8 Steps To A Kick Ass Functional Training Program | thePTDC | Functional Workout Program

Many people assume that you must choose between having a successful career or a healthy lifestyle. The truth is there’s no need to make such decisions. You can have both.

Fitness is not a privilege given to a few of us – it’s a necessity and a duty for every one of us. Being fit is what we owe our bodies for being such an amazing tool, and for allowing us to become whatever we dream of.

Fitness, like everything else, is not about how much you do, but identifying what really works and then redirecting your effort towards doing it — every single day.

No matter if you’re the coach or the trainee, you need to follow these 8 steps.

How do you structure your functional training program?

1. The exercises should have gradation. They should start from the exercise that’s most demanding. Thus, when the trainee is most refreshed, they’ll start with the most challenging movement and get the most out of it.

The most demanding exercises are usually deadlifts and squats. That’s why I always start with them. In cases where I start with a unilateral knee dominant movement — Bulgarian squats, Pistol Squats, Lunges — I don’t include deadlifts or squats in that workout.

Suggested Reading – 13 Ways to Vary any Exercise by Jonathan Goodman

2. The exercises should be applicable to the particular person. A challenging exercise for one lifter might be a piece of cake for another.

Suggested Reading – What does “Functional” really mean? by Jon-Erik Kawamoto

3. The body moves in different planes — this means that the movements we include in a workout should cover all the planes.

You should rotate the movements – in one workout in a horizontal plane, next time a vertical plane and so forth.

For example, pull-ups, one-arm crossover pulldowns, and lat pulldowns are in a vertical plane. Renegade rows, dumbbell rows, and horizontal pull-ups are all in a horizontal plane.

4. When the first movement is knee dominant, the second lower body movement should probably be hip dominant and vice versa.

This means that when you have squats, Bulgarian squats, or lunges as a main exercise, the second lower body movement should be something like hip thrusters, good mornings, kettlebell swings, and so forth.

Conversely, when the first exercise is a deadlift variation, the second should be a knee dominant unilateral movement, such as lunges, pistols, or Bulgarian squats.

Editors Note: Obviously there are exceptions but this rule stands for most general population clients.

Suggested Reading – Screening the Squat by Justin Kompf

Suggested Reading10 Things That Trainers Need to Know About Kettlebells by Neghar Fonooni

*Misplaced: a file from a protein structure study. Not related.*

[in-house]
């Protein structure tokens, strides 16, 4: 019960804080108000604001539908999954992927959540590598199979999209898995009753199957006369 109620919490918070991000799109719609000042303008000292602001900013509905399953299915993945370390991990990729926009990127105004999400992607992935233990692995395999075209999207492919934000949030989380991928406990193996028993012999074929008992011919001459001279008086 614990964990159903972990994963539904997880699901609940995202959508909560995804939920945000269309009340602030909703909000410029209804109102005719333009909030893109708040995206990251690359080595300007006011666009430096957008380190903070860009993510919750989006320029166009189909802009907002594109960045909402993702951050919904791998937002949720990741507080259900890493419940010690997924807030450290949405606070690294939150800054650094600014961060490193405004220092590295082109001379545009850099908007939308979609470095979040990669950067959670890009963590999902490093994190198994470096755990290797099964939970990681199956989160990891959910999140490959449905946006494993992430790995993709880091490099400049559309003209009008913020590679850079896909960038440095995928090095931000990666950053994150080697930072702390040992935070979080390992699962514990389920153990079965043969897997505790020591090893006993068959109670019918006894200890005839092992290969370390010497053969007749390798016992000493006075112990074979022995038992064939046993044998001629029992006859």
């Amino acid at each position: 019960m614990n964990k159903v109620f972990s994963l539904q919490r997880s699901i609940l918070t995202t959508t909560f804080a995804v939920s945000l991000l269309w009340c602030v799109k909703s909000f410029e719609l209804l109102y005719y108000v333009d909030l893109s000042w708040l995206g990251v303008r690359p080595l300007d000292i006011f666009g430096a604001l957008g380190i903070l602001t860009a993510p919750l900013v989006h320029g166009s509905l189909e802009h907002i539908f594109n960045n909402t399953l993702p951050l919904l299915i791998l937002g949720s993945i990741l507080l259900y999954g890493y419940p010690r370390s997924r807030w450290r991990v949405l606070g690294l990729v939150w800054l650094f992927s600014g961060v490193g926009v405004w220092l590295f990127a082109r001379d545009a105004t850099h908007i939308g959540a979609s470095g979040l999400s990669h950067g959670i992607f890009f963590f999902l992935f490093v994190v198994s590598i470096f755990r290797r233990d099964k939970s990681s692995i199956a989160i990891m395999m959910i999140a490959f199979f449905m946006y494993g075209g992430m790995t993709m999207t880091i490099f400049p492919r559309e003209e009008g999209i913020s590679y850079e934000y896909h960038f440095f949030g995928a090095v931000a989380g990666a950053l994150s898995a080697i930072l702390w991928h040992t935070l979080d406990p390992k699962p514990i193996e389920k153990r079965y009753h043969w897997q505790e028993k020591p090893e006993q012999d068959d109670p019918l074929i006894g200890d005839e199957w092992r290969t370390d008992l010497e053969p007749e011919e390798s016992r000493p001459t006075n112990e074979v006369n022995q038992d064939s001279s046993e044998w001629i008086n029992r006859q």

5. Exercises are either unilateral or bilateral. Unilateral exercises are performed one limb at a time and bilateral are performed both limbs simultaneously. Clients will often present with some sort of an imbalance between their left and right side. When they perform bilateral movements, they instinctively push or pull more with their stronger limb.

That’s why it is really important to include both types of movements. Military presses, push-ups, and dips are bilateral. Side presses, landmine pushes, and lunges are unilateral.

Considering that most people train 2-3 times a week, I usually rotate the main exercises as follows: one workout starts with squats, the next with deadlifts, and the third with a unilateral movement. This ensures everything is included for optimal development.

Suggested Reading – 55 Reasons Why the Deadlift is the Best Exercise of All Time by Dean Somerset

6. Exercises included in one workout should logically complement one other

If you have a renegade row in your workout, you don’t need to perform a plank. Both exercises load the torso in the same plane, requiring stabilization. You’d be better off substituting the plank with a twisting movement like the full contact twist or Paloff press.

Editors Note: Here’s PTDC coach Dean Somerset demonstrating the Renegade Row

Editors Note: Here’s PTDC coach Nick Tuminello demonstrating the Paloff Press

7. You should choose the exercises based on the mobility and level of physical preparedness of the trainee.

The exercises should be modified accordingly. For example, the deadlift might be performed from bumpers or blocks, so the ROM can match the trainee without compromising technique.

The military press might be performed with a different grip or dumbbells.

Suggested Reading: 15 Common Mobility Mistakes by Eric Cressey

8. You should consider the imbalances of the particular trainee.

If somebody has serious back issues, meaning his or her back muscles haven’t a clue how to work, it’s better to skip some of the pushing movements and include two pulling movements.

In this example you’d be better off using more unilateral upper body movements as they allow for stricter technique, so the trainee can feel the load better and thus learn to activate his sleepy muscles.

You (or your clients) should never feel like they have to choose between excellent health and career success. A great functional fitness workout doesn’t have to be a time consuming or complicated endeavor – just a commitment to hitting these 8 key steps.

Suggested Reading: The Real Reasons that You Still Have Back Pain by Armi Legge

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